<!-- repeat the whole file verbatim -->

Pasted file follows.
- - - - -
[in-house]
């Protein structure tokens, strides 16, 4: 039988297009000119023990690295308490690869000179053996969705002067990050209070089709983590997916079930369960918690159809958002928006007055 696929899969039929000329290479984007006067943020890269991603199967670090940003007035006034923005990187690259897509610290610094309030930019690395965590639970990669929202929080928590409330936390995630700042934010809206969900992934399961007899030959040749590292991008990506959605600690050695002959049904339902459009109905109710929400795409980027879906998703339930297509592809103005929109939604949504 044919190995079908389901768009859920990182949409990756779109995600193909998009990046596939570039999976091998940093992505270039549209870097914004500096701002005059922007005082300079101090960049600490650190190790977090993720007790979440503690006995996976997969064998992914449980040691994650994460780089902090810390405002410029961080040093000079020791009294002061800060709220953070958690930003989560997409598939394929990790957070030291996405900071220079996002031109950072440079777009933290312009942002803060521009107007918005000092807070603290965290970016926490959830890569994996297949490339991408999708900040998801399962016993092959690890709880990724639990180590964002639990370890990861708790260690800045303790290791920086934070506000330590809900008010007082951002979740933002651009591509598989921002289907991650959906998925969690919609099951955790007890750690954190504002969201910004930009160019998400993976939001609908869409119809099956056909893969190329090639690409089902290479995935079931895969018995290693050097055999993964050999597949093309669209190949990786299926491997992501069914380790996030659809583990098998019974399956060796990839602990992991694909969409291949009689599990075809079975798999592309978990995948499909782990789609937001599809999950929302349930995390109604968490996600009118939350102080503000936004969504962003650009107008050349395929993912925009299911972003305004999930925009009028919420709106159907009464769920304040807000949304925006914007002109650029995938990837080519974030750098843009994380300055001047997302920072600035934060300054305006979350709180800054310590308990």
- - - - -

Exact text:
[in-house]
């Protein structure tokens, strides 16, 4: 039988297009000119023990690295308490690869000179053996969705002067990050209070089709983590997916079930369960918690159809958002928006007055 696929899969039929000329290479984007006067943020890269991603199967670090940003007035006034923005990187690259897509610290610094309030930019690395965590639970990669929202929080928590409330936390995630700042934010809206969900992934399961007899030959040749590292991008990506959605600690050695002959049904339902459009109905109710929400795409980027879906998703339930297509592809103005929109939604949504 044919190995079908389901768009859920990182949409990756779109995600193909998009990046596939570039999976091998940093992505270039549209870097914004500096701002005059922007005082300079101090960049600490650190190790977090993720007790979440503690006995996976997969064998992914449980040691994650994460780089902090810390405002410029961080040093000079020791009294002061800060709220953070958690930003989560997409598939394929990790957070030291996405900071220079996002031109950072440079777009933290312009942002803060521009107007918005000092807070603290965290970016926490959830890569994996297949490339991408999708900040998801399962016993092959690890709880990724639990180590964002639990370890990861708790260690800045303790290791920086934070506000330590809900008010007082951002979740933002651009591509598989921002289907991650959906998925969690919609099951955790007890750690954190504002969201910004930009160019998400993976939001609908869409119809099956056909893969190329090639690409089902290479995935079931895969018995290693050097055999993964050999597949093309669209190949990786299926491997992501069914380790996030659809583990098998019974399956060796990839602990992991694909969409291949009689599990075809079975798999592309978990995948499909782990789609937001599809999950929302349930995390109604968490996600009118939350102080503000936004969504962003650009107008050349395929993912925009299911972003305004999930925009009028919420709106159907009464769920304040807000949304925006914007002109650029995938990837080519974030750098843009994380300055001047997302920072600035934060300054305006979350709180800054310590308990």